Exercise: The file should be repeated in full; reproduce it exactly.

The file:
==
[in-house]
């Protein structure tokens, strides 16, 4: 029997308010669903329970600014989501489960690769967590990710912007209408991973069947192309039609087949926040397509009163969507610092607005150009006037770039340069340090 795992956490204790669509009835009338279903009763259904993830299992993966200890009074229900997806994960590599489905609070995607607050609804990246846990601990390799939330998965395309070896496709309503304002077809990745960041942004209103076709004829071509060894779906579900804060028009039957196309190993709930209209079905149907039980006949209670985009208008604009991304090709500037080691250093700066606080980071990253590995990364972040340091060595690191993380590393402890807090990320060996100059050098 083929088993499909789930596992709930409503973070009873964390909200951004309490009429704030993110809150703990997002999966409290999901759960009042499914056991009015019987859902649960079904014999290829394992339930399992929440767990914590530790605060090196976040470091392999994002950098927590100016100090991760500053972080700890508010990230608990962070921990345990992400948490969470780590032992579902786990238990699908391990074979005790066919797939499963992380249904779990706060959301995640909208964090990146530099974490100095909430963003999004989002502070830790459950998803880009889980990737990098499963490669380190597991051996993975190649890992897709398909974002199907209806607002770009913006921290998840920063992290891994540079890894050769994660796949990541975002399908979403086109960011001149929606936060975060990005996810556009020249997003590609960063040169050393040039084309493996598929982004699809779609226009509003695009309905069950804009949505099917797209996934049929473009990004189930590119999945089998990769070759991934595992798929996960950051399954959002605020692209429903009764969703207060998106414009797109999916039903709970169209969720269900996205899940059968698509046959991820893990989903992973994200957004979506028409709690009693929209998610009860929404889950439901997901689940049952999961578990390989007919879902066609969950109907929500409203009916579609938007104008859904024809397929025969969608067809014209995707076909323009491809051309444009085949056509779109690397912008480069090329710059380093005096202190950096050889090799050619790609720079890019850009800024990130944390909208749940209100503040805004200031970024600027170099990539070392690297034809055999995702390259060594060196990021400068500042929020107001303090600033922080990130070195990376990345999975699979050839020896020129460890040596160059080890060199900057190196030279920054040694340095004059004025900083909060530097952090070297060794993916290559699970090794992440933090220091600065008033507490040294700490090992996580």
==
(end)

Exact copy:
[in-house]
């Protein structure tokens, strides 16, 4: 029997308010669903329970600014989501489960690769967590990710912007209408991973069947192309039609087949926040397509009163969507610092607005150009006037770039340069340090 795992956490204790669509009835009338279903009763259904993830299992993966200890009074229900997806994960590599489905609070995607607050609804990246846990601990390799939330998965395309070896496709309503304002077809990745960041942004209103076709004829071509060894779906579900804060028009039957196309190993709930209209079905149907039980006949209670985009208008604009991304090709500037080691250093700066606080980071990253590995990364972040340091060595690191993380590393402890807090990320060996100059050098 083929088993499909789930596992709930409503973070009873964390909200951004309490009429704030993110809150703990997002999966409290999901759960009042499914056991009015019987859902649960079904014999290829394992339930399992929440767990914590530790605060090196976040470091392999994002950098927590100016100090991760500053972080700890508010990230608990962070921990345990992400948490969470780590032992579902786990238990699908391990074979005790066919797939499963992380249904779990706060959301995640909208964090990146530099974490100095909430963003999004989002502070830790459950998803880009889980990737990098499963490669380190597991051996993975190649890992897709398909974002199907209806607002770009913006921290998840920063992290891994540079890894050769994660796949990541975002399908979403086109960011001149929606936060975060990005996810556009020249997003590609960063040169050393040039084309493996598929982004699809779609226009509003695009309905069950804009949505099917797209996934049929473009990004189930590119999945089998990769070759991934595992798929996960950051399954959002605020692209429903009764969703207060998106414009797109999916039903709970169209969720269900996205899940059968698509046959991820893990989903992973994200957004979506028409709690009693929209998610009860929404889950439901997901689940049952999961578990390989007919879902066609969950109907929500409203009916579609938007104008859904024809397929025969969608067809014209995707076909323009491809051309444009085949056509779109690397912008480069090329710059380093005096202190950096050889090799050619790609720079890019850009800024990130944390909208749940209100503040805004200031970024600027170099990539070392690297034809055999995702390259060594060196990021400068500042929020107001303090600033922080990130070195990376990345999975699979050839020896020129460890040596160059080890060199900057190196030279920054040694340095004059004025900083909060530097952090070297060794993916290559699970090794992440933090220091600065008033507490040294700490090992996580």